That aside, the magick system probably does more to establish the “flavour” of the fantasy elements in the game than any other rules sub-system. Magick is based on skills, so a magician (a magus, in C&S) selects a mode of magick, and is resisted by reality. A magus will improve their magickal skills only by practising magick, and continually learning and improving their craft will clearly be a major focus for a magus player character in play. Creating magick items will also be a bigger focus of the C&S magus than the D&D magic-user, partly because magick is physically draining in C&S rather than D&D so-called Vancian magic system. There are a variety of casting types (cantrip, ritual, hex, sorcery) depending on the spell, and some are more suited for casting “under pressure” than others.

Most particularly, magick has methods and modes. A magick user’s ability to cast different spells will be most impacted by their choice of mode and method. The different elements, arcane magick, command, divination, illusion, plants, summoning, transcendental, transmutation and wards are the magick methods – all spells belong to one of these, saving a handful of common spells. Conjuration, divination, enchantment, hex master, necromantic, power word, thaumaturgy, and elementalists are the modes of the magick user themselves. There are also “mage priest” modes: druidic, shamanic, and witchcraft. The spells are all of what most gamers would call the “low fantasy” type (I am not sure that the gaming community uses these terms “low” and “high” fantasy consistently with how they are used to describe fantasy literature but that’s a topic for another day).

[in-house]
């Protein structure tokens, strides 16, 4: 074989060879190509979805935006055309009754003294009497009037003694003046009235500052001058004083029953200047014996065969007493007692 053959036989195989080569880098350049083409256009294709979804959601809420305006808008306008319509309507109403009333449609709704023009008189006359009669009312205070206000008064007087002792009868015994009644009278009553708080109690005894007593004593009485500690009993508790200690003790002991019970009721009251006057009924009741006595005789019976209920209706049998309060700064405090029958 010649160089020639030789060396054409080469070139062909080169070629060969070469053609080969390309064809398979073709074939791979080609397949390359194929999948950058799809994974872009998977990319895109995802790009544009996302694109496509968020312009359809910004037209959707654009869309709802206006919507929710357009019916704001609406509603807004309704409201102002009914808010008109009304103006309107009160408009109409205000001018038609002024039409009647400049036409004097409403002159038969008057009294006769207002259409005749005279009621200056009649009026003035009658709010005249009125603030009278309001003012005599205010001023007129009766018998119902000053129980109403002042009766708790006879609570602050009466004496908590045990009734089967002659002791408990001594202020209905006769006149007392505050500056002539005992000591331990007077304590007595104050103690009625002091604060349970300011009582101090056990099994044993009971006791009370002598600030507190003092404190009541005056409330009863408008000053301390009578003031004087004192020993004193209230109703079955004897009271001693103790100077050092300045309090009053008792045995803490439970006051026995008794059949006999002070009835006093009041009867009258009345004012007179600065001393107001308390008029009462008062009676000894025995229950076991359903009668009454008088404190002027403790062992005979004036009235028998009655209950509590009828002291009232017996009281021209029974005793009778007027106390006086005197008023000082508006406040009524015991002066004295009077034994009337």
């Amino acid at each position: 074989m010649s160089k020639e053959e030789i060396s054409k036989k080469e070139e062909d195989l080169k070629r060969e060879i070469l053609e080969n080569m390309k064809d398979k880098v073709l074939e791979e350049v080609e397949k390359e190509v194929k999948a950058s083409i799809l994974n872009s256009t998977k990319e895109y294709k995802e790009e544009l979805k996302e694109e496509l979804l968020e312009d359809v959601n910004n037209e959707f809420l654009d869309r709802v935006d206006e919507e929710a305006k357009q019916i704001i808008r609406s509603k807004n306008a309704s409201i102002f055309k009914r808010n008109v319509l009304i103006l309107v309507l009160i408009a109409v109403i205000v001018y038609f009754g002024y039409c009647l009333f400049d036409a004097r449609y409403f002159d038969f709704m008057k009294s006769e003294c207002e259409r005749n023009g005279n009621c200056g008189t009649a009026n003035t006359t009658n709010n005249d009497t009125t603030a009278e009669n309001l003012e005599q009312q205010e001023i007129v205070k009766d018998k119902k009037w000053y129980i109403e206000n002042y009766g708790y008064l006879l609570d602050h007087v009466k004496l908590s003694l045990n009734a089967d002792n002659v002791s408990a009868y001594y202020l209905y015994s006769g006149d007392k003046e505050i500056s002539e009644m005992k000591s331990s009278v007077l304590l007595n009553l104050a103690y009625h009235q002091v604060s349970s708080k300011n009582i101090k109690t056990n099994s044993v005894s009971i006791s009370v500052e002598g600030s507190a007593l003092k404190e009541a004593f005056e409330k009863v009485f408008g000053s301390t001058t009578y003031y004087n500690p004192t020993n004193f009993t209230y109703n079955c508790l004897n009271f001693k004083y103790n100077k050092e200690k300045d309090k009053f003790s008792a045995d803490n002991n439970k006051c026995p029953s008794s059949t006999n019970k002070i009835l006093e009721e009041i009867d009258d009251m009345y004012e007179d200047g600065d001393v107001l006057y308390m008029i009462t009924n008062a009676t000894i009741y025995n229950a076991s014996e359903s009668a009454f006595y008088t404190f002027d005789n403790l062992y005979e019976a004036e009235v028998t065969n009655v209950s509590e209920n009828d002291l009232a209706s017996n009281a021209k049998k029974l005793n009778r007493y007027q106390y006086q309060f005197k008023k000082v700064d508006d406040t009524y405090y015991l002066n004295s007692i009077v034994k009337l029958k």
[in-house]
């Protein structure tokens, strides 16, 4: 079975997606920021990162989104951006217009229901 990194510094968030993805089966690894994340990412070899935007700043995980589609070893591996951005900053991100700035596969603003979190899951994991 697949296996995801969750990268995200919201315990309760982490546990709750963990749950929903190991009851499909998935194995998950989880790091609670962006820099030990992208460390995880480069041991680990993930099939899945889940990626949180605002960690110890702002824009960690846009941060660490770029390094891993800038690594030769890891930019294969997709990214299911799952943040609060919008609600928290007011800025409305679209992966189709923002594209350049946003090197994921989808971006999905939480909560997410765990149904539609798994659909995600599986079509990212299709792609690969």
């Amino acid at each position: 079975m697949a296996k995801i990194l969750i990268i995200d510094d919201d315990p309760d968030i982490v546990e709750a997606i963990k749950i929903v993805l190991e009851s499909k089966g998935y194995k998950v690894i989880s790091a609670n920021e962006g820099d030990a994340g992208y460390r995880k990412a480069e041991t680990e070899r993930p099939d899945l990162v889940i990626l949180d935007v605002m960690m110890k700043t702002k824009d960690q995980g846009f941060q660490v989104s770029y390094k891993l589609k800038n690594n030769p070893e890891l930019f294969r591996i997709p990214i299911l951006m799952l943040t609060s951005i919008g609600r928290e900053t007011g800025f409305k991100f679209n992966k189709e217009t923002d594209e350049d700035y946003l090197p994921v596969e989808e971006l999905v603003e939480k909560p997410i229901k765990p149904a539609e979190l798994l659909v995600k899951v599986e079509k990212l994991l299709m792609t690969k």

Religious magic is different again – prayers can grant blessings and lead to miracles, all of which are consistent with the sorts of miracles one reads about in the lives of medieval saints. Priests can perform the Church’s sacraments and these are codified in game terms as well – the Holy Eucharist gives the faithful a 24 hour blessing, Matrimony gives the faithful couple a 7 day blessing. That should get them through the honeymoon. An organised religion like the medieval Catholic Church is assumed in the game mechanics here – as indeed, it would be in any truly “medieval” fantasy game, so central was the Catholic Church to medieval society. There are even optional rules for creating saints or demigods (the latter clearly intended for use in your own medieval fantasy worlds).

The rules for both magick and religion make Chivalry & Sorcery profoundly different to Dungeons & Dragons or other fantasy roleplaying games I have encountered.

A Model Kickstarter